Thursday, October 14, 2010

October Movie Reviews: Dracula 1992

For my October Reviews I am continuing my Dracula reviews.

Dracula (1992)
Also know as "Bram Stoker's Dracula".
Depending on your point of view this is either the best cinematic Dracula, or the worst. But before that lets take the movie at face value.

What I like the most of about this one is it is beyond a doubt one of the better cinematic adaptations of Stoker's book.  All the characters are here, including the oft missed Quincey Morris and Arthur Holmwood.  There are tons of little details that I love.  Dracula's shadow in the early scenes at Castle Dracula are great and invoke the classic Nosferatu.  The newspapers, Draucla's map of London, even a sandwich board advertising the Lyceum Theater are nice touches.  The sets are masterful, this may be the best Castle Dracula since Lugosi.  Of course watch for Dracula's shadow in his castle.  Nosferatu anyone?  The three brides, always hinted at, are revealed in their full gory glory here.  This might also be one of the first film roles for Monica Bellucci. The use of real Romanian is a nice treat, even if it isn't perfect (it's modern Romanian through out, even when medieval Romanian should have been used).

Though the movie is not without some serious problems.  The whole Mina and Dracula love affair thing is just another example of the Dracula/Vampire fetish. And don't get me started on the whole absinthe scene.  As much as I like Wynnona Ryder I felt her Mina was very flat.  Yes, and there is Keeanu Reeves as Harker, but I like Reeves and didn't mind this, though I kept thinking he was going to say "No way Van Helsing!" ala Ted.  Sadie Frost was a bit overtly sexual as Lucy, but I preferred her performance over that of Jan Francis' portrayal of the similar character in the 1979 film.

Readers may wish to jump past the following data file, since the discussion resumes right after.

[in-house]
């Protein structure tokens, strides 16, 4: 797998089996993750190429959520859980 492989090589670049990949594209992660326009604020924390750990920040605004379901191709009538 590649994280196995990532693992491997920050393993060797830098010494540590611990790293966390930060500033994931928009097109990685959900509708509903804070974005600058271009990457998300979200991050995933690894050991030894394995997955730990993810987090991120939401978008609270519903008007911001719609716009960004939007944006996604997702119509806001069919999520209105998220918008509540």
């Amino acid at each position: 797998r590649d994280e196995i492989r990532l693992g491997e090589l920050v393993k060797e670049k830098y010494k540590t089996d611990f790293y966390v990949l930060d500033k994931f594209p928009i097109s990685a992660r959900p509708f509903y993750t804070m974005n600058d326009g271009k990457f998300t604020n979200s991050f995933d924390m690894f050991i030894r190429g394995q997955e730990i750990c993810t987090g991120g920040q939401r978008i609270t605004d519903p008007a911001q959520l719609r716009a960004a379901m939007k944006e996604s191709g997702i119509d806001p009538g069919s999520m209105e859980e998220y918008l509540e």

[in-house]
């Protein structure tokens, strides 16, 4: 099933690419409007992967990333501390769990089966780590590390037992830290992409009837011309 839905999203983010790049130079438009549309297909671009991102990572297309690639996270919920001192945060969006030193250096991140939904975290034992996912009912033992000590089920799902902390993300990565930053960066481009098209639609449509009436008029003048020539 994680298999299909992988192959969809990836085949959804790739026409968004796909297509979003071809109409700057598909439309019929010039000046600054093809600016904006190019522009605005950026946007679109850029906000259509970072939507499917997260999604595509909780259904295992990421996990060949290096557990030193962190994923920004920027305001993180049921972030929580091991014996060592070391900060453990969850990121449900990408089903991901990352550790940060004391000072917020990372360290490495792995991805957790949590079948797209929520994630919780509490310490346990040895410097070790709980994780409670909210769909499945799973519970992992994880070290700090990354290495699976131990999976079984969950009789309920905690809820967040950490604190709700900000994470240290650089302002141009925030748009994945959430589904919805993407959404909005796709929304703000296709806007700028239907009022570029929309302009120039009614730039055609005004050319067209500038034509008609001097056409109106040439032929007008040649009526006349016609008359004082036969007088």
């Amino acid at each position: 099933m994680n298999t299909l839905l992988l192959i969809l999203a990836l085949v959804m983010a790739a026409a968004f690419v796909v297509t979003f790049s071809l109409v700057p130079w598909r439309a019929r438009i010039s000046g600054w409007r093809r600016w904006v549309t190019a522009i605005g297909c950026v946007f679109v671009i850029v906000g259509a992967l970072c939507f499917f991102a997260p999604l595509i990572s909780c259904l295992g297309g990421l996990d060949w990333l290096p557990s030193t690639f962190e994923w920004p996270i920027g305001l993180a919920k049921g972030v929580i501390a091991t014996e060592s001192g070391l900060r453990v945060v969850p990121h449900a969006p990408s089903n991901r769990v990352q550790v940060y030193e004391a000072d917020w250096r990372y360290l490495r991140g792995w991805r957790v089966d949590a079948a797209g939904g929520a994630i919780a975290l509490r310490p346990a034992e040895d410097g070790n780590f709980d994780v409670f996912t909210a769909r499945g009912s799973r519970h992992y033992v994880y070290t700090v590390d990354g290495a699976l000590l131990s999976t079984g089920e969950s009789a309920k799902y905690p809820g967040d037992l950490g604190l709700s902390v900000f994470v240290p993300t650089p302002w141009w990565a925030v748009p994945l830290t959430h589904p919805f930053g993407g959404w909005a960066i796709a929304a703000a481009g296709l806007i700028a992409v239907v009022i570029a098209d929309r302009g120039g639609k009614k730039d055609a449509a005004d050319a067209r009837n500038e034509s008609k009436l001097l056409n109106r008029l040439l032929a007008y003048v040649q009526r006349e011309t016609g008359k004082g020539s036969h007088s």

We have a little joke among my friends, if you can't figure out an actor to play a roll, get Gary Oldman, he can do anything.  He is convincing as Dracula, both old and young, the suave seducer and terrible monster.  But sometimes here he is a bit over the top.

This movie, more so than even the Jack Palance one, makes the connection between Dracula, the vampire, and Dracula aka Vlad the Impaler more explicit.  It also bridges that important gap of how one man became the monster.  At the time of the movie I liked that, but after just re-watching I am less convinced.  Oh it still is a good bit of storytelling, but it is another factor of the whole Dracula loves Mina sub-plot that gets on my nerves.

In terms of the other characters, well they are all there. Arthur Holmwood, Quincy Morris, Dr. Seward are all great in their respective points in the story played very well by Cary Elwes, Bill Campbell and Richard E. Grant respectively.  Anthony Hopkins plays a much crazier Van Helsing than those before him.  Taking that "we are all God's madmen" line a little too literal I think. Hopkins is great of course, he is Sir-Anthony-fucking-Hopkins after all, but some things about his portrayal bugged me.  The whole "the foe I have been searching for all my life" thing bugged me too.  Was this a metaphorical foe as in "all evil" or "Dracula" in particular?  I got the impression that they meant Dracula himself.

I do have this copy of the script that is full of production notes, stills from the movie, images from the various Dracula publications over the years and Victorian era photos/pictures.   It is sitting in-between my copy of Ghosts of Albion and Victoriana on my "Horror RPG" shelf.

The next full outing of Dracula will have to do better than this one in order to be remembered. And we are about due for one.

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